The sheer number of activities during the summer is astounding. Your calendar is brimming with play dates, outdoor adventures, and BBQ’s. Chances are, your pet rushes into this busy schedule with delight, which is why our staff has compiled the following summer pet safety tips and tricks.
Before the heat and humidity hits our fair city, we recommend scheduling your pet’s wellness visit. This proactive approach ensures your pet’s parasite preventives and vaccinations are up to date. A routine check can also reveal problems, such as arthritis, that could become worse if your pet joins you outdoors this summer.
When we go outside, we slather ourselves with liberal amounts of sunblock and insect repellent. It’s not a stretch to assume the same products are effective for pets. However, it’s critical to know which products are considered safe for use on animals. If you ever have any doubt, please contact us.
A Priority for Summer Pet Safety
A pet left alone in a parked car on a hot summer day can quickly become an emergency situation. The dangers of heatstroke are very real, and keeping your pet cool at all times is a major tenet of summer pet safety.
A Word on Dangerous Plants
Frolicking may very well be your pet’s favorite summer pastime. While this is wonderful to witness and enjoy, exercising caution is another technique of summer pet safety.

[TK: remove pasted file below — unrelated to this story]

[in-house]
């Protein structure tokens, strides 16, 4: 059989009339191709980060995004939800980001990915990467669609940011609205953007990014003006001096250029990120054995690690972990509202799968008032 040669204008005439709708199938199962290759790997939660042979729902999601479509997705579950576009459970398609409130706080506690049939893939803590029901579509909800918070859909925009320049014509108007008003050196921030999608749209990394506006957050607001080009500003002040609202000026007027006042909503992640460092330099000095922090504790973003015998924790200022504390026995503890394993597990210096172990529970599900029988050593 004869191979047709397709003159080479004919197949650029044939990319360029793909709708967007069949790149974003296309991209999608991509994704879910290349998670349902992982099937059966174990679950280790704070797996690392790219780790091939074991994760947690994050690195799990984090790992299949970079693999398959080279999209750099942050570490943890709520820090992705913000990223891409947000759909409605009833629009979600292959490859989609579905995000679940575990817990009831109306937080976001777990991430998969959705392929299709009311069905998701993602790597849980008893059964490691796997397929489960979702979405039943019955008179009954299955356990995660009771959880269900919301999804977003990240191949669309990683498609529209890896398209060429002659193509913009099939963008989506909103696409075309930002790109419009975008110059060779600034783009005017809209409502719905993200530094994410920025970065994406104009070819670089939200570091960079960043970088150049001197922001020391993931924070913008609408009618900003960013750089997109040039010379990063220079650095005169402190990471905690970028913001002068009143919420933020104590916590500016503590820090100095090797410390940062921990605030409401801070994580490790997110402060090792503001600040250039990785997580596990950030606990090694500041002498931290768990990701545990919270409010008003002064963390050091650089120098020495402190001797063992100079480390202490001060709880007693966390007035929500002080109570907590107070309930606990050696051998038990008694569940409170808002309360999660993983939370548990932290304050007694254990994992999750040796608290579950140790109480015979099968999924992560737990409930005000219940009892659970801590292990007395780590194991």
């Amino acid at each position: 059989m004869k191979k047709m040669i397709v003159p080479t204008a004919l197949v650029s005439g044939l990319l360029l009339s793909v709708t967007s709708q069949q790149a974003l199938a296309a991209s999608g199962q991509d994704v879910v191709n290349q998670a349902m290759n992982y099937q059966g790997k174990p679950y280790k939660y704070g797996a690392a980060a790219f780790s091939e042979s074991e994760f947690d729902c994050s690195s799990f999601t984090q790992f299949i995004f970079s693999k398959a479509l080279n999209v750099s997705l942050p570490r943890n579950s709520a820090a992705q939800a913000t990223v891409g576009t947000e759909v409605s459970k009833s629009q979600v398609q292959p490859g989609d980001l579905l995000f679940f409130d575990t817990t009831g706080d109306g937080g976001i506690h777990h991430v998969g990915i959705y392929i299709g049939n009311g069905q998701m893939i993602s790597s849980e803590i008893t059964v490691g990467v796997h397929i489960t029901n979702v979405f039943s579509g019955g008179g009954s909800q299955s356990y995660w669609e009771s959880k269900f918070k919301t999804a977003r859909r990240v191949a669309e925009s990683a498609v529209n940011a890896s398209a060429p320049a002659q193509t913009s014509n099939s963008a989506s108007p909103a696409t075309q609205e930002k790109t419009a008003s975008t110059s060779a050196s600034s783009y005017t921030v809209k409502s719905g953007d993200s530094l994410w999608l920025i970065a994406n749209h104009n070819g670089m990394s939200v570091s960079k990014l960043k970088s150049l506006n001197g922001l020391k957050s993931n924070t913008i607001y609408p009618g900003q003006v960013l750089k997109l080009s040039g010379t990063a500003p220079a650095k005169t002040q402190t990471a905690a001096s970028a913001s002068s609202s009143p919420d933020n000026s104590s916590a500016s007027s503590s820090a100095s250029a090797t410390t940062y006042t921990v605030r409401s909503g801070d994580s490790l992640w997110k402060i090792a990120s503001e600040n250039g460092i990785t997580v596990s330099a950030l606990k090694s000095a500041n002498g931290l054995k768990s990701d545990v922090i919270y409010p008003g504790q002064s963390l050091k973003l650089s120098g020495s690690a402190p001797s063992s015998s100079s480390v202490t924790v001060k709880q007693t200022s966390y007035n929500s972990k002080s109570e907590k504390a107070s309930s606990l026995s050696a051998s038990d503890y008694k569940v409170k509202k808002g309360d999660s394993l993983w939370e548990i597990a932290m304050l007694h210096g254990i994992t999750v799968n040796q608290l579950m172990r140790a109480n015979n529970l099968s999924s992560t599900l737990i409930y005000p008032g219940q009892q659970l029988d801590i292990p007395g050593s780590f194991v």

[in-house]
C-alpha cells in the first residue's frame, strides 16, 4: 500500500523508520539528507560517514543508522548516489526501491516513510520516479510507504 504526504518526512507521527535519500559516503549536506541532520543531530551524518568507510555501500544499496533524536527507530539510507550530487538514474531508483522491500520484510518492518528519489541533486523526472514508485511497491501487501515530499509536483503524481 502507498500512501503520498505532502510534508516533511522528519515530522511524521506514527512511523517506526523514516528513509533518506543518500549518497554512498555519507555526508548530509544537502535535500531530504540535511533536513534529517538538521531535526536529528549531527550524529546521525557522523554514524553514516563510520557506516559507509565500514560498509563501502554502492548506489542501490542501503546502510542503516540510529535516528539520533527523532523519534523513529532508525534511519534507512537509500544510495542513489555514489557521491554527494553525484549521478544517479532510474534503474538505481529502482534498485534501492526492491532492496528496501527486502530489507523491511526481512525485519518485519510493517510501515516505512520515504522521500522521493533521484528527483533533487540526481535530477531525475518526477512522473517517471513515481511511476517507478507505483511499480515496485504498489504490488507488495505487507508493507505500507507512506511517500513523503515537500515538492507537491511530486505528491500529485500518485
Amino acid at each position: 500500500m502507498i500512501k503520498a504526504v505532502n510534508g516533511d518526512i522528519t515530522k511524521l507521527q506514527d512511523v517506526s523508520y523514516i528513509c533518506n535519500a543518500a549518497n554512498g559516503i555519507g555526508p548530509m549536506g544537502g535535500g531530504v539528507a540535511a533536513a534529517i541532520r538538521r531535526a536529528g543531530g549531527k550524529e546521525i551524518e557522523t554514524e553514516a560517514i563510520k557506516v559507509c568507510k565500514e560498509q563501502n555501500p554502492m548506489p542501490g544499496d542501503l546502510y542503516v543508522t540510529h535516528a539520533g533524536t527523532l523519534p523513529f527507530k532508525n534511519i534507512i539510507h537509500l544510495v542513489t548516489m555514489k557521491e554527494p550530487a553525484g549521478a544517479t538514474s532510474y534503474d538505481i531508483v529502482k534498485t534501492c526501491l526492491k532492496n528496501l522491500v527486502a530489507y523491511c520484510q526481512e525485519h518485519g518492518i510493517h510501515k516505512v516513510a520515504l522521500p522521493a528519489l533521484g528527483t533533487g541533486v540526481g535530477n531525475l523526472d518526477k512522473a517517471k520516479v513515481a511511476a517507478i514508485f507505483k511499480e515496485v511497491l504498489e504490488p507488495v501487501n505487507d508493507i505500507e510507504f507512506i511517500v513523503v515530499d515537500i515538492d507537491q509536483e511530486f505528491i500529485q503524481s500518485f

Not only can shrubbery or tall grass harbor ticks, your pet could also brush past poison ivy, poison oak, or poison sumac while on a summer jaunt. This may not present any real danger to your pet, but urushiol oil from these plants could rub off your pet’s coat and onto your furniture or bedding. This leaves you and your family at risk of developing very itchy rashes.
Similarly, foxtails can be extremely dangerous to a curious pet. Mostly found in western states, these sharp, spiky grasses can become stuck in a pet’s nose, mouth, ears, or eyes. Foxtails can also burrow and move further into the body.
Before You Go
Once your pet receives a clean bill of health (and is properly protected against parasites), you may want to get busy with a serious exercise regimen. If your pet isn’t used to intense levels of exertion, we recommend gradually easing into a regular routine.
The post Fish are Jumpin’, Cotton is High: It’s Time for Summer Pet Safety appeared first on West Park Animal Hospital Blog.